USSR
Domestic/DPRK
DPRK
Domestic/DPRK
Georgia Scud-B Operational 300 km/1,000 kg USSR
Greece ATACMS Operational 165 km/560 kg USA
India4 Prithvi-1
Prithvi-2
Dhanush
Sagarika (SLCM?)
Agni-1
Agni-2
Agni-3
Surya
Operational
Operational
Tested/Development
Development
Prototype Only
Serial Production?
Development
Development
150 km/1,000 kg
250 km/500 kg
350 km/1,000 kg
350 km/500 kg
1,500 km/1,000 kg
2,000 km/1,000 kg
3,000-5,500 km/? kg
5,500+ km/2,000 kg
Domestic Production
Domestic Production
Domestic Production
Domestic/Russia
Domestic Production
Domestic Production
Domestic Production
Domestic/Russia
Iran Mushak-120
CSS-8
Mushak-160
Scud-B
Scud-C
Shahab-3
Shahab-4
Shahab-5
Operational
Operational
Operational
Operational
Operational
Tested/Development
Development
Concept Stage
130 km/150 kg
150 km/190 kg
160 km/~500 kg
300 km/1,000 kg
550 km/600 kg
1,300 km/700 kg
2,000 km/1,000 kg
3,000-5,500 km/1,000 kg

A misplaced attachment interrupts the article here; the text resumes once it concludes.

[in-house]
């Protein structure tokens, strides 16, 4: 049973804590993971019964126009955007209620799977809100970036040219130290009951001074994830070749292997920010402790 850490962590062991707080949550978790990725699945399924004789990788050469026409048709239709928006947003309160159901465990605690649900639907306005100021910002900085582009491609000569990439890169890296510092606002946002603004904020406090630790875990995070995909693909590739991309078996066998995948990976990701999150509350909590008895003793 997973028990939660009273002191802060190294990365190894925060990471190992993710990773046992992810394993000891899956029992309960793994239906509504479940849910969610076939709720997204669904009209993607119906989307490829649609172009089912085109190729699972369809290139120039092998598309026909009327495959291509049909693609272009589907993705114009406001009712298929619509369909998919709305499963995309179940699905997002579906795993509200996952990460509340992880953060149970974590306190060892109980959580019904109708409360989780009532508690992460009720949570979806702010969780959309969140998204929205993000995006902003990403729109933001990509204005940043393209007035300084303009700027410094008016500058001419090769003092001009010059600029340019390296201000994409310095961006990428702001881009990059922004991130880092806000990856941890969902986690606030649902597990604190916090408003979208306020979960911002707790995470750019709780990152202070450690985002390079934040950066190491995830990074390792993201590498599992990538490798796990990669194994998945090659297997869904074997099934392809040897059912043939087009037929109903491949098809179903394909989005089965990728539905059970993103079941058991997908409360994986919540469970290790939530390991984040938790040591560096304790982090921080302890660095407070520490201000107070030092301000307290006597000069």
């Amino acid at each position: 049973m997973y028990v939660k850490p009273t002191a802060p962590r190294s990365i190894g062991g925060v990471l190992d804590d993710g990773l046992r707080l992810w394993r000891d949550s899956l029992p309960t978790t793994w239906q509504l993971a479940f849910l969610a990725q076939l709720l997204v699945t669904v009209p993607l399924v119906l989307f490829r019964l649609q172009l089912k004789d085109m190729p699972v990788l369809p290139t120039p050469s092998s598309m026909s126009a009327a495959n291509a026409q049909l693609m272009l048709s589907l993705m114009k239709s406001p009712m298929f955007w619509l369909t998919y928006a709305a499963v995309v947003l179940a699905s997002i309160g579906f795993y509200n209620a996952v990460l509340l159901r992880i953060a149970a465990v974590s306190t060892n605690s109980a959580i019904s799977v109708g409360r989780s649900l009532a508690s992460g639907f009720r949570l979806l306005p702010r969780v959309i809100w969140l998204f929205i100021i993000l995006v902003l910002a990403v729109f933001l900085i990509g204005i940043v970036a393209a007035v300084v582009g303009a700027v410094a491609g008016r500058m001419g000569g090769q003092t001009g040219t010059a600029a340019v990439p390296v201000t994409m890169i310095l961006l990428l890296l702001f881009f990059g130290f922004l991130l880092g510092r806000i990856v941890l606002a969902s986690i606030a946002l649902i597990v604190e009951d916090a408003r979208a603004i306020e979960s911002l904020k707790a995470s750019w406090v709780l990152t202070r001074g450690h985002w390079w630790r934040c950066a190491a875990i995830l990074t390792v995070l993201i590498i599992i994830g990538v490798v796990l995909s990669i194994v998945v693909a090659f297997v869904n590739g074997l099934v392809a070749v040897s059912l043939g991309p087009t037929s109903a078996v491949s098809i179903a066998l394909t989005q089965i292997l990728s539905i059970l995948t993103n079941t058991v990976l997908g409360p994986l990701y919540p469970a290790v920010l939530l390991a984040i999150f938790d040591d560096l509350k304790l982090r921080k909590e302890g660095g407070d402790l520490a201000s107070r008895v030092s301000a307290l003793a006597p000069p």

Domestic/China
China
Domestic/China
Libya/DPRK
DPRK
Domestic/DPRK/Russia
Domestic/DPRK/Russia
Domestic/Russia
Iraq5 Ababil-100
Al Samoud
Scud-B
Al Hussein
Al Abbas
Development
Tested/Development
Destroyed
Destroyed
Destroyed
100-150 km/300 kg
150 km/300 kg
300 km/1,000 kg
600-650 km/500 kg
900 km/300 kg
Domestic Production
Domestic Production
USSR
Domestic/USSR
Domestic/USSR
Israel Lance
Jericho-1
Jericho-2
Jericho-3
Operational
Operational
Operational
Development
130 km/450 kg
500 km/500 kg
1,500 km/1,000 kg
2,500 km/1,000 kg
USA
Domestic/France
Domestic/France
Domestic
Kazakhstan Tochka-U (SS-21) Operational 120 km/480 kg USSR
Libya Al Fatah
Scud-B
Scud-C
Nodong-1
Tested/Development
Operational
Potential Acquisition
Potential Acquisition
200 km/500 kg
300 km/1,000 kg
550 km/600 kg
1,300 km/750 kg
Domestic Production
USSR
DPRK
DPRK
North Korea (DPRK) Scud-B
Scud-C variant
Nodong-1
Nodong-2
Taepo Dong-1
Taepo Dong-2
Operational
Operational
Operational
Development
Tested/Development
Development
300 km/1,000 kg
550 km/700 kg
1,300 km/750 kg
1,500 km/770 kg